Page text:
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Occurrence and relative risk of stroke in incident and prevalent contemporary rheumatoid arthritis
  1. Marie Holmqvist1,
  2. Emma Gränsmark1,
  3. Ängla Mantel1,
  4. Lars Alfredsson2,
  5. Lennart T H Jacobsson3,
  6. Solveig Wallberg-Jonsson4,
  7. Johan Askling1
  1. 1Clinical Epidemiology Unit, Department of Medicine Solna, Karolinska Institutet, Stockholm, Sweden
  2. 2Institute of Environmental Medicine, Karolinska Institutet, Stockholm, Sweden
  3. 3Rheumatology, Department of Medicine, Malmö University Hospital, Malm, Sweden
  4. 4Institution of Public Health and Clinical Medicine/Rheumatology, Umeå University Hospital, Umea, Sweden
  1. Correspondence to Dr Marie Holmqvist, Karolinska Institutet, Clinical Epidemiology Unit, Department of Medicine Solna, T2, Karolinska Universitetssjukhuset, Stockholm 17176, Sweden; marie.holmqvist{at}ki.se

Abstract

Objective In contrast with the wealth of data on ischaemic heart disease in rheumatoid arthritis (RA), data on stroke are scarce and contradictory. Despite the high clinical and aetiological relevance, there is no data regarding when (if ever) after RA diagnosis there is an increased risk. Our objective was to assess the risk of stroke (by subtype) in contemporary patients with RA, particularly in relation to time since RA diagnosis.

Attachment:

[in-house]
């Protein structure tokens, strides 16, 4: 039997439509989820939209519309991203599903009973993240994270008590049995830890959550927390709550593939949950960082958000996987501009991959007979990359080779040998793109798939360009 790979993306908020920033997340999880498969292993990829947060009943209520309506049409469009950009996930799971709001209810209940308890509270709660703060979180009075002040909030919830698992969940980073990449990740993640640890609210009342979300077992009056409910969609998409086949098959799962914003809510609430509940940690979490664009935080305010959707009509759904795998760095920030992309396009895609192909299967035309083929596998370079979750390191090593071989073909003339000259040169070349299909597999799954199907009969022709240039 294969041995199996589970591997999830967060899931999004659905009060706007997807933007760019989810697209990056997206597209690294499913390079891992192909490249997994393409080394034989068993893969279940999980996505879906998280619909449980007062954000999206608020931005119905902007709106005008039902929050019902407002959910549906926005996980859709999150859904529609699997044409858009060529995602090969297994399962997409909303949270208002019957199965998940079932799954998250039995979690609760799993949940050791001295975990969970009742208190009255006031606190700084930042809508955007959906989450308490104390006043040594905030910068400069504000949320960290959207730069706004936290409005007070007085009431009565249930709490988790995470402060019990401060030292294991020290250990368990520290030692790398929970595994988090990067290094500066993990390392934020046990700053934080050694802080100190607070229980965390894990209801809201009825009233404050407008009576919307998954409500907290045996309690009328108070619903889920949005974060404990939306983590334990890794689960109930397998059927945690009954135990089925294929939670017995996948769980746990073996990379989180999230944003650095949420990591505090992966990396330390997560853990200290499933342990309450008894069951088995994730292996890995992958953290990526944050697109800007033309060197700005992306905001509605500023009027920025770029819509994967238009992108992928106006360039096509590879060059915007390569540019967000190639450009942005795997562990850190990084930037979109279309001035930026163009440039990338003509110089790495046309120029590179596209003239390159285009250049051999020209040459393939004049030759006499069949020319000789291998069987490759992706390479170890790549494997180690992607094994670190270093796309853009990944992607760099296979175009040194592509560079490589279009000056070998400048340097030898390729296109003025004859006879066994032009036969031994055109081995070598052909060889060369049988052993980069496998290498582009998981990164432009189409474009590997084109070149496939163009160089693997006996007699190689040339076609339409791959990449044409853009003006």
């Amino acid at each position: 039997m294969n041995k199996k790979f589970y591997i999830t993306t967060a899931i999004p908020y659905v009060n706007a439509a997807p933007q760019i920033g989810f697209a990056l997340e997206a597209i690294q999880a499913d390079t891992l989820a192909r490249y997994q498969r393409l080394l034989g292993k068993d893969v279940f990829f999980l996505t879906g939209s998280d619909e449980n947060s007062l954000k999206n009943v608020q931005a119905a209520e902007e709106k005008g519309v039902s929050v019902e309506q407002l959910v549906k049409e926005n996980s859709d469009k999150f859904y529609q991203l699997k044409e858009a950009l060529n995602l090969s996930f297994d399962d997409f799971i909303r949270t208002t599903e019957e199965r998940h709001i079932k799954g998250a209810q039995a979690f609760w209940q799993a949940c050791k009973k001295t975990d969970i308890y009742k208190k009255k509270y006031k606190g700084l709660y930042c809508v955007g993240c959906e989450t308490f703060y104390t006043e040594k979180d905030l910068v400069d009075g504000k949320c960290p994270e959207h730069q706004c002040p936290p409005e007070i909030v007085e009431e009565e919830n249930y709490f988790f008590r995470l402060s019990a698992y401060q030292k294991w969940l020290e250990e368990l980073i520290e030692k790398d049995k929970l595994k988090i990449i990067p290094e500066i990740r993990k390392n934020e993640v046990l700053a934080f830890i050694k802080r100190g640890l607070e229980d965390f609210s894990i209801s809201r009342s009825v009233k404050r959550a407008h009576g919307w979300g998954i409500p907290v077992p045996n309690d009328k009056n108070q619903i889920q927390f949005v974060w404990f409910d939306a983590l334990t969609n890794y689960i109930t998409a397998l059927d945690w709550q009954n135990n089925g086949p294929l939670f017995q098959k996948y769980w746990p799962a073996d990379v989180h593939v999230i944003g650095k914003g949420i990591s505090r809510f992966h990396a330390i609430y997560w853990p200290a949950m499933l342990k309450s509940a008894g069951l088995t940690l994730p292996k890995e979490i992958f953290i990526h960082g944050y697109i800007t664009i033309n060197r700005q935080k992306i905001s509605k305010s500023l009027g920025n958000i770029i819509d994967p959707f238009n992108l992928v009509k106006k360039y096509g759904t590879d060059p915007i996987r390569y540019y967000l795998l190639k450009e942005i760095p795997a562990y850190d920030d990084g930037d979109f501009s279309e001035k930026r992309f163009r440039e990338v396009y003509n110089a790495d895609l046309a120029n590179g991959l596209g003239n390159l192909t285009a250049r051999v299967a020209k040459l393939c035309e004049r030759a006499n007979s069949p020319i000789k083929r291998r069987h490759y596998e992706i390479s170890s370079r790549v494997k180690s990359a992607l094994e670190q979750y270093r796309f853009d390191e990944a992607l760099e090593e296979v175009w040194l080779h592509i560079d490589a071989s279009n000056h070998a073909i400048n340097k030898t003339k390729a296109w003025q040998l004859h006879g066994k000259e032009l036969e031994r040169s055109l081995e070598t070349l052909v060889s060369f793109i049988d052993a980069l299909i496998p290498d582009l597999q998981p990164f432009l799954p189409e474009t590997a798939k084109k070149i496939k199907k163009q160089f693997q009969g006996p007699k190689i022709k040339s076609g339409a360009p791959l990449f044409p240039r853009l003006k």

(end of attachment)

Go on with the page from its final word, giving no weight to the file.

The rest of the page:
Methods One incident RA cohort diagnosed between 1997 and 2009 (n=8077) and one nationwide prevalent RA cohort followed at Swedish rheumatology clinics between 2005 and 2009 ((n=39 065) were assembled). Each cohort member was matched to a general population comparator. Information on first-time hospitalisations for stroke up to 2009 was retrieved from the Swedish Patient Register. HR and 95% CI were estimated using Cox models.

Results In prevalent unselected RA, the HR of ischaemic stroke was 1.29 (95% CI 1.18 to 1.41). In the incident RA cohort, the overall risk increase was small and non-significant (overall HR 1.11, 95% CI 0.95 to 1.30). When stratified by RA disease duration, an increased risk of ischaemic stroke was indeed detectable but only after 10 or more years since RA diagnosis (HR>10 years: 2.33, 95% CI 1.25 to 4.34). Risk of haemorrhagic stroke was increased in prevalent but not in incident RA.

Conclusion The magnitude of stroke risk is lower than for ischaemic heart disease in RA, and the evolvement of this risk from RA diagnosis may be slower. This suggests different driving forces behind these two RA co-morbidities and has implications for the clinical follow-up of patients with RA.

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Footnotes

  • Competing interests None.

  • Provenance and peer review Not commissioned; externally peer reviewed.

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